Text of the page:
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You can call it bringing the community together while we’re forced to be apart. I call it City of Champions.
First there was an idea that came from within the Eskimos organization during social distancing a couple of weeks ago that nobody in the organization told anybody in Edmonton they were doing.
Why not offer to have players make themselves available to long-term care centres? Maybe they could help seniors, especially ones that have been life-long Eskimo fans, to get through this period of isolation while they’re not being allowed visitors.
The year-round members of the team, who don’t stop making themselves available in the community just because it’s the off-season, have been prevented from making their visits to the Stollery, classrooms with Stay In School programs and other interactions that so many of them are normally involved because of the COVID-19 pandemic. This idea worked for Eskimos regardless of where they are located.
The result was the making of more than a dozen or so different player “visits” with seniors at the various long-term care facilities.
Six-foot-eleven offensive lineman Matt O’Donnell didn’t have the chance to show up in person, of course. But he took the opportunity to visit groups of seniors through Zoom technology.
He introduced them to daughter Elizabeth whom he and wife Katherine welcomed to the world in the off-season.
“The Eskimos set up calls on Zoom to the long-term care centres where the residents can’t have visitors. The Zoom visits were just to chitchat and try to help keep up spirits and morale and pretty much just shoot the breeze with people, particularly ones who might not have family to call them,” O’Donnell said of his three consecutive days of taking care of his list of zoom visits, with three of four seniors at a time a dozen days ago.
The 31-year-old, who will be in his eighth season when he next gets to play again, said he enjoyed the visits immensely.
“I got to learn about them and a lot of them were pretty interesting people. A few of them were ex-military who were in World War II, the Korean conflict.
“I got to show them our newborn baby, talk a bit about myself and tell them some funny stories. It was a really good time. I was elated with my end of the experience. No one likes to be alone, especially in these tough times. People have to bond together to make it better.”
Other Eskimos who made Zoom visits from wherever they are currently located to other long term care facilities were quarterback Trevor Harris and linemen Kwaku Boateng, Kwabena Asare and Mark Mackie.
The Eskimos also got a request from a couple of long-time fans for a player to a send a video to a fellow Eskimo fan and patient recovering from a serious illness.
Defensive lineman Almondo Sewell responded to that. Nobody sent out a press release.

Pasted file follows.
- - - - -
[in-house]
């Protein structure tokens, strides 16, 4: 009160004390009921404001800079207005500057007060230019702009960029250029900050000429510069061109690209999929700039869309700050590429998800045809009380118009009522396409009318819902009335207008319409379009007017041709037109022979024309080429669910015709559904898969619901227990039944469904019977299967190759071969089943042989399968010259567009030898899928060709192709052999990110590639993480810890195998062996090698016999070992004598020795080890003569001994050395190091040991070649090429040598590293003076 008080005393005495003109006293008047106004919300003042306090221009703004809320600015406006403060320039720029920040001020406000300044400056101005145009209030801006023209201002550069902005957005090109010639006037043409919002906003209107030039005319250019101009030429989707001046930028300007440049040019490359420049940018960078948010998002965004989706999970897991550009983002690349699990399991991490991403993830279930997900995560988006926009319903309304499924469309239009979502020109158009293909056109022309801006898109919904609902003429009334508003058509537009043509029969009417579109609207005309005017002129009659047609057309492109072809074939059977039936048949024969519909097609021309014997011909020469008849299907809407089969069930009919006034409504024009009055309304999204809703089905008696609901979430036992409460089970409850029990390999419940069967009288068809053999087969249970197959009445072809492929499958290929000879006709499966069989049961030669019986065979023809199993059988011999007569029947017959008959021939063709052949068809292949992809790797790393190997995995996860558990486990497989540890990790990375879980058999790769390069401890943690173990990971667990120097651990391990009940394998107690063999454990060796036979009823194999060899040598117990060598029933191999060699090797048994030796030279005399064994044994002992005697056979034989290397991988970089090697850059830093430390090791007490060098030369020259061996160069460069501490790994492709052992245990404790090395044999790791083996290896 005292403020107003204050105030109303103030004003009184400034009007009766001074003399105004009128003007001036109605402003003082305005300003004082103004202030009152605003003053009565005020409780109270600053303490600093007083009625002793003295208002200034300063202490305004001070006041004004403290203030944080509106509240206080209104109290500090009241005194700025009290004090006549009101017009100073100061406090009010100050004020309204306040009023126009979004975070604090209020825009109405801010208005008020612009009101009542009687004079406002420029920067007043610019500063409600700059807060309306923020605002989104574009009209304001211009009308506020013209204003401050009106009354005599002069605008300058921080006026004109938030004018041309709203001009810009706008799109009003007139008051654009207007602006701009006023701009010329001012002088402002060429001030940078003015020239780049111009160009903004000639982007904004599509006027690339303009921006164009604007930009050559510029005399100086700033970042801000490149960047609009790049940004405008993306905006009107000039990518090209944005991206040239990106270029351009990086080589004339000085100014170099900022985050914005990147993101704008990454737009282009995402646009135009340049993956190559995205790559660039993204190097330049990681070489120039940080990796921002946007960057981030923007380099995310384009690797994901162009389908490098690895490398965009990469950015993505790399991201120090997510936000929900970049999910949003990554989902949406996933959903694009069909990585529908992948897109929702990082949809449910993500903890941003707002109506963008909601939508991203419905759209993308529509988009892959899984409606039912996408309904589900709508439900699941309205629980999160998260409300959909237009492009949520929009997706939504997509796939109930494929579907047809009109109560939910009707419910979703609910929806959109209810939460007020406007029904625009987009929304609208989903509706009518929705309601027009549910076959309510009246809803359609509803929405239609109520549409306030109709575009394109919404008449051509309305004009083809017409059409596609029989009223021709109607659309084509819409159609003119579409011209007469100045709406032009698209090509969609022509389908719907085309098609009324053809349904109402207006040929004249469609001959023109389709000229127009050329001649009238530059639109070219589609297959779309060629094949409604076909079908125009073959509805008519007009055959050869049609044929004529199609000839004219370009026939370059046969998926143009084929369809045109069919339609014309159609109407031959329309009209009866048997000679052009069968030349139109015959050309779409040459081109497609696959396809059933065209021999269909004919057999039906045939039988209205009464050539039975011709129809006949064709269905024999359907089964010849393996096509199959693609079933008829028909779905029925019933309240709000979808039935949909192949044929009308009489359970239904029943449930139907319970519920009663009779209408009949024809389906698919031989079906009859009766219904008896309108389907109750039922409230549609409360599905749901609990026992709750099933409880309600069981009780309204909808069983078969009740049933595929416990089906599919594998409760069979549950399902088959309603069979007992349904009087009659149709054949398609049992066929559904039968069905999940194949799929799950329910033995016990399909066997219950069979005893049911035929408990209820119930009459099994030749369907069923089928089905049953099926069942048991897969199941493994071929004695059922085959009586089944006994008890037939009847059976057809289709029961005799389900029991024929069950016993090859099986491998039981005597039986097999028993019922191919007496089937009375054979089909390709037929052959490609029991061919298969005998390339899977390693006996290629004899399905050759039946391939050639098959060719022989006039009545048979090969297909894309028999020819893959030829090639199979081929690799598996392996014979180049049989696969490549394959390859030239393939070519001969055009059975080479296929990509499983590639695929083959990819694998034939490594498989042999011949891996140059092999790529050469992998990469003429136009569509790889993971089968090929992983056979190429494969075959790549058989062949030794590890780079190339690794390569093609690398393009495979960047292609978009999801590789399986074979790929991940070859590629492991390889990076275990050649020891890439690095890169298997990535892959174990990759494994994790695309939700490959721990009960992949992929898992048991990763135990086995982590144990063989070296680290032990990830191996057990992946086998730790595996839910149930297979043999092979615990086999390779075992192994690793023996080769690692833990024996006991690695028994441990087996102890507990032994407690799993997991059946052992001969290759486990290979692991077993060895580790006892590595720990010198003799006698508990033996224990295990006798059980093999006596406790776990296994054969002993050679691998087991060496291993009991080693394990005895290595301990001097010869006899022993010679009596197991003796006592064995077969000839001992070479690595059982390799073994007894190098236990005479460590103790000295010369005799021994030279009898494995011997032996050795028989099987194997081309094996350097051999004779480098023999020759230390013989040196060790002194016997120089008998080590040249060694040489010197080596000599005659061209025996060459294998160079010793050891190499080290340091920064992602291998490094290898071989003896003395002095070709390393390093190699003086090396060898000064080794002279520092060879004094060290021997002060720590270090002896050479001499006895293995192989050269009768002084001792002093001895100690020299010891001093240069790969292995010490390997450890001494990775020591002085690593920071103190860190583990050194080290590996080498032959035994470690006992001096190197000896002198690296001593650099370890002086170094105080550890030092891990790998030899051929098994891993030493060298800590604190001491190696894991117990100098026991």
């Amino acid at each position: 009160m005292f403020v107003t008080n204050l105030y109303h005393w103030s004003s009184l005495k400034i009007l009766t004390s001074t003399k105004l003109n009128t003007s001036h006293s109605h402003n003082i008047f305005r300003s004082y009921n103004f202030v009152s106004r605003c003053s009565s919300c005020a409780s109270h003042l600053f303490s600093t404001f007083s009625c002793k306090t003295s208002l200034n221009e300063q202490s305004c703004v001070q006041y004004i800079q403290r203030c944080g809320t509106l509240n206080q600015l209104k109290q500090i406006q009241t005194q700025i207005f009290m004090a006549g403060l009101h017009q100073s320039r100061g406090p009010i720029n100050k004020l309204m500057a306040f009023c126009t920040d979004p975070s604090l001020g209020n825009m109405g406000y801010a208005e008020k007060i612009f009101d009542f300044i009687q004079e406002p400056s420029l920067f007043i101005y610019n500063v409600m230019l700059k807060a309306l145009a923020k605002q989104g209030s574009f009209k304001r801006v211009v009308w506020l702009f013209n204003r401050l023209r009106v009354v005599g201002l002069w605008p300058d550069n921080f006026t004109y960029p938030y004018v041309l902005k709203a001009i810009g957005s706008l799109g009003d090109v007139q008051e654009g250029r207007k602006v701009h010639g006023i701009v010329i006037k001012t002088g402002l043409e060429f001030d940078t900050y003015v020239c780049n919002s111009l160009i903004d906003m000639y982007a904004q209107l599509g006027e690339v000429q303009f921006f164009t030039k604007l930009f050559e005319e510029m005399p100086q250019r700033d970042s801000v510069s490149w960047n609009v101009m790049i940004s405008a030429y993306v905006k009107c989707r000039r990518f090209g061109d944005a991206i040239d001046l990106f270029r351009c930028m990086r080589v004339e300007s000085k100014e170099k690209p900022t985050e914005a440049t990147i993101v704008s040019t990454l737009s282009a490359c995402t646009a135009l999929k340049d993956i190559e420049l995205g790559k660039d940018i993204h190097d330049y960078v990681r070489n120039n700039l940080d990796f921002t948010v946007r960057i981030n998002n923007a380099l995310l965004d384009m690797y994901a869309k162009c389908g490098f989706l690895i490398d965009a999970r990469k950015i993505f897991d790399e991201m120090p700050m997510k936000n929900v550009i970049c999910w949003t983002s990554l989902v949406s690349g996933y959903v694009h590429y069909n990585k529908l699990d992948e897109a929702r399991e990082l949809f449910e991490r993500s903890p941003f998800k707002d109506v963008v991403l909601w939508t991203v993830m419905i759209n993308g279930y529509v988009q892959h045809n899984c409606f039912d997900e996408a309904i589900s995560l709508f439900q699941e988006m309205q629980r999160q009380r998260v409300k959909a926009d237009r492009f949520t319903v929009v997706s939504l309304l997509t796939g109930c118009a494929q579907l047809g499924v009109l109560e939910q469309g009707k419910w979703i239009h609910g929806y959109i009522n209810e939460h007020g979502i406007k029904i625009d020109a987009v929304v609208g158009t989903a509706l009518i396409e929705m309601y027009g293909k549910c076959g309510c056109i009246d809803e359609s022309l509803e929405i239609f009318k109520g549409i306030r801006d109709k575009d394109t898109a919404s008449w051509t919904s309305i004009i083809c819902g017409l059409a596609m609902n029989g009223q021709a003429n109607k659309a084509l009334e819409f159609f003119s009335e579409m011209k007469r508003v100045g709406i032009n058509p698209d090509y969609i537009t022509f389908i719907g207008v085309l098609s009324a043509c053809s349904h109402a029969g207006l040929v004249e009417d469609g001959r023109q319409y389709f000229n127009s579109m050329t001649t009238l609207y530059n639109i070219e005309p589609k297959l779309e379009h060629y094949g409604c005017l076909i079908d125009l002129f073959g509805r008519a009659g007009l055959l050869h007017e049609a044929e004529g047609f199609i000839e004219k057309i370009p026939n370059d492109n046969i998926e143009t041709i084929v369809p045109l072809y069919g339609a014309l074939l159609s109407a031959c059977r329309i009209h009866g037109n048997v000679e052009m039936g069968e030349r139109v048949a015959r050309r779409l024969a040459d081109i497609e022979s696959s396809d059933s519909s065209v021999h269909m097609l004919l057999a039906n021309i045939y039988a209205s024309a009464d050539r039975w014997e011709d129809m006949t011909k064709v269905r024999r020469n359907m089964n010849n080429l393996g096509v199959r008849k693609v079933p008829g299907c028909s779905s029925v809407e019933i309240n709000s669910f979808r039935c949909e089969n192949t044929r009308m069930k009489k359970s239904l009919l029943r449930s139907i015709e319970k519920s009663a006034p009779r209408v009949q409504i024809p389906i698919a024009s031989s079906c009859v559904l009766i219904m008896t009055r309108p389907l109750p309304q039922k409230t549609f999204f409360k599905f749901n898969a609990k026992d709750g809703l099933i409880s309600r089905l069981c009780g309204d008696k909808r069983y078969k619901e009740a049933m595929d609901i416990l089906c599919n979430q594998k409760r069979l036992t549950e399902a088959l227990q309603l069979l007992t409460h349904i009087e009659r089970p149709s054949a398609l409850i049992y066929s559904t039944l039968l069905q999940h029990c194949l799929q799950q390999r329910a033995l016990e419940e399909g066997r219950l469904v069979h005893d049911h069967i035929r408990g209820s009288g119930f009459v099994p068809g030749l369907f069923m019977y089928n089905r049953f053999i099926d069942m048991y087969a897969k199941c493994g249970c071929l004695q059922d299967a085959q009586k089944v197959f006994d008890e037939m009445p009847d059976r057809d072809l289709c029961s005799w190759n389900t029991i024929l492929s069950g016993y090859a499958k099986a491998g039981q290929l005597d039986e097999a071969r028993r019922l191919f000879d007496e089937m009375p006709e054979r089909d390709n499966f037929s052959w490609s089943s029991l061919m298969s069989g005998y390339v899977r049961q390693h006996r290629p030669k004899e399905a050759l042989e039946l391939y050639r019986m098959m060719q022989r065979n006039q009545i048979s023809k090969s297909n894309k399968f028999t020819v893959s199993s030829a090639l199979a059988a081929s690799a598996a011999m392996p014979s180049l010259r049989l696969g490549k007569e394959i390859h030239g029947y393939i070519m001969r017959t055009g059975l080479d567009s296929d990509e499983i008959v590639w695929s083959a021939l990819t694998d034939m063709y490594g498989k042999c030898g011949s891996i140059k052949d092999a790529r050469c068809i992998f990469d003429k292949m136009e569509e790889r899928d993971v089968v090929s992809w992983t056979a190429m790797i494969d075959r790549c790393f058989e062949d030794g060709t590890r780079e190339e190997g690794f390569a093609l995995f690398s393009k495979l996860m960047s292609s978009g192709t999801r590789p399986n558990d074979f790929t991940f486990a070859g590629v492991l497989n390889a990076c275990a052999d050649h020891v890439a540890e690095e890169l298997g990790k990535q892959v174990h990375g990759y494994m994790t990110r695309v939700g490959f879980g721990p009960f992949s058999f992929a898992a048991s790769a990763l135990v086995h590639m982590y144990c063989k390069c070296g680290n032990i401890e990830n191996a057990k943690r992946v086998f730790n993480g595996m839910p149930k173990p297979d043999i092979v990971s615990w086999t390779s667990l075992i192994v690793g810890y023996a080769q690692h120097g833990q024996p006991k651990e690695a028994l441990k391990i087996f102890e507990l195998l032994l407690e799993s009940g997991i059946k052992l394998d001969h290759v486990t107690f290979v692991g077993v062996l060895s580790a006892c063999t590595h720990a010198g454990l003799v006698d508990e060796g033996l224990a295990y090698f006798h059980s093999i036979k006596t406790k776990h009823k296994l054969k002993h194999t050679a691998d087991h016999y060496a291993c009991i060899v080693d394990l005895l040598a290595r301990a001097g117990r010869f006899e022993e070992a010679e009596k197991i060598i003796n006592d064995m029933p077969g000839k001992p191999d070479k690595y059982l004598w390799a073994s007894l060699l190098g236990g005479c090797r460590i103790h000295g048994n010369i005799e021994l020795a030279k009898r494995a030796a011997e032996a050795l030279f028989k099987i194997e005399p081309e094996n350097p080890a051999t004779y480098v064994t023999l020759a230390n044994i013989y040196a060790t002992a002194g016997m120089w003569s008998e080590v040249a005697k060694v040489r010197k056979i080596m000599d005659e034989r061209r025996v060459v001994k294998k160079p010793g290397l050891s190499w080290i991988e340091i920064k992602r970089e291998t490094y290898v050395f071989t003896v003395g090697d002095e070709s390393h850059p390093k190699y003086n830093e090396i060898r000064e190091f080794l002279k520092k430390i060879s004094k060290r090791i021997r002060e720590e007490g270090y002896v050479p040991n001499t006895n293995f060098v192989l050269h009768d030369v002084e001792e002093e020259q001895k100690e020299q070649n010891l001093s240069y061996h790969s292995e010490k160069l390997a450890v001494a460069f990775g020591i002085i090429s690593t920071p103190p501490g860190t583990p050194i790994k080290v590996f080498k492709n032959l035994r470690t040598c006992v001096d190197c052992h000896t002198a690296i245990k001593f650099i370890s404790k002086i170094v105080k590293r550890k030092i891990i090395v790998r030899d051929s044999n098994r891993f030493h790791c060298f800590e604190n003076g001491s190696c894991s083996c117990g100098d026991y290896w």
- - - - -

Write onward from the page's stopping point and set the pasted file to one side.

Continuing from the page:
A few weeks ago the Eskimos received a letter from Edmonton fan Rod Groening, currently residing in Winnipeg, about son Hudson, who was about to celebrate his seventh birthday without being able to have a birthday party because of social distancing.
Hudson’s father Rod explained that despite living in the home of the defending Grey Cup champion Blue Bombers, the young man remained an Eskimo fan and wondered if the team might be able to do something to help him have a memorable birthday without having his birthday party.
The Eskimos got back to him and asked if he had a favourite player. Rod said his son was a huge fan of Harris.
“Hudson had an incredible birthday,” said his dad.
“He was so proud of his message from Trevor he shared it with all his friends in our block and I shared it with all my Bomber friends.
“We made a big cardboard face of Hudson and it turned out amazing. Hudson had a parade of about 25 cars drive by our house to wish him happy birthday. He wanted to send a thank you message to Trevor so we made a video.
“You cheer for teams and organizations for so many different reasons but some just stand out more. Once an Eskimo fan, always an Eskimo fan.”
It’s not just the football team that’s out there.
Right about now, the Edmonton Oil Kings should be well into the WHL playoffs and team mascot Louie The Lion should be plenty busy working the games in Rogers Place.
Louie got lonely Friday and decided, while maintaining social distancing, to take a walk around the streets of the Ormsby neighbourhood, to do the birthday thing. He waved at kids from windows, “air-fived” and posed for pictures and videos in their front yards with at least the length of a hockey stick of separation while he made his walkabout.
“We know there have been a lot of young ones who have been affected and that their birthday parties have been cancelled and that they haven’t been able to see their friends,” said Oil Kings executive Daniel Troiani.
“It was a chance to give back to a few kids and families and it was pretty cool. So we’re going to make it a thing.”
He’s urging fans to make contact via @EdmOilKings to arrange for Louie to take a wander down their street.
Copyright Postmedia Network Inc., 2020